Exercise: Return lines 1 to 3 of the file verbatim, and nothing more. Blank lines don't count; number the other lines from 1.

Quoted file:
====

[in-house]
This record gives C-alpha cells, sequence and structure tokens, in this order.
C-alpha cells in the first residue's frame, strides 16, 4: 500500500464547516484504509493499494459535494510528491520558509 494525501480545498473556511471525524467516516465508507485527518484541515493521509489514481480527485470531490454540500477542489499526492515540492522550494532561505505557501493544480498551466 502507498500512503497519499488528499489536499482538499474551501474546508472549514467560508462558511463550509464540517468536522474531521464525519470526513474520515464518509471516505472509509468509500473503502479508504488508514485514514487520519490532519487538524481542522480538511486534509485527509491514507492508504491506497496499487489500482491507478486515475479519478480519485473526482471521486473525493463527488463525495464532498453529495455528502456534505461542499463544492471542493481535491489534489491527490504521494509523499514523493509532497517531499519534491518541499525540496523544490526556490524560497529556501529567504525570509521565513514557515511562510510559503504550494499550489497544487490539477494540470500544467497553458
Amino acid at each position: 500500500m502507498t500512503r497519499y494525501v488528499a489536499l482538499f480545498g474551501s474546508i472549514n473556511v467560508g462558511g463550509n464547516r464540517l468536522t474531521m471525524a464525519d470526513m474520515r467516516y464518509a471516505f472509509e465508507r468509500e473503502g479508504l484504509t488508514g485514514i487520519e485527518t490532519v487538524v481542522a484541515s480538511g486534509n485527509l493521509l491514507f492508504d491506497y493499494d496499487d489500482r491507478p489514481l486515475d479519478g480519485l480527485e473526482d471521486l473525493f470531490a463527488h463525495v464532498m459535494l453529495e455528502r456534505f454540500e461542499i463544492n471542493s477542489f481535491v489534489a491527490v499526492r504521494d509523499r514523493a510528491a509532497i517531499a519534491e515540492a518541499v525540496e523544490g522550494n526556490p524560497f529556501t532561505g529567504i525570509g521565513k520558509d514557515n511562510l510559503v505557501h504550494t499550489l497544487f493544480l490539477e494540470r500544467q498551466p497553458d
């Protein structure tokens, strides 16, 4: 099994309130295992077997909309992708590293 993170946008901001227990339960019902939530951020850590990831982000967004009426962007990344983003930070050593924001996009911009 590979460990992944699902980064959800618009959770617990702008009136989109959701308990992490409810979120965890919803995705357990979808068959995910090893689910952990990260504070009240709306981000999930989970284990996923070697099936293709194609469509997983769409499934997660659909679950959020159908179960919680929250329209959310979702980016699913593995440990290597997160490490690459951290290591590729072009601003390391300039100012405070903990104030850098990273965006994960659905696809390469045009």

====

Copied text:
[in-house]
This record gives C-alpha cells, sequence and structure tokens, in this order.
C-alpha cells in the first residue's frame, strides 16, 4: 500500500464547516484504509493499494459535494510528491520558509 494525501480545498473556511471525524467516516465508507485527518484541515493521509489514481480527485470531490454540500477542489499526492515540492522550494532561505505557501493544480498551466 502507498500512503497519499488528499489536499482538499474551501474546508472549514467560508462558511463550509464540517468536522474531521464525519470526513474520515464518509471516505472509509468509500473503502479508504488508514485514514487520519490532519487538524481542522480538511486534509485527509491514507492508504491506497496499487489500482491507478486515475479519478480519485473526482471521486473525493463527488463525495464532498453529495455528502456534505461542499463544492471542493481535491489534489491527490504521494509523499514523493509532497517531499519534491518541499525540496523544490526556490524560497529556501529567504525570509521565513514557515511562510510559503504550494499550489497544487490539477494540470500544467497553458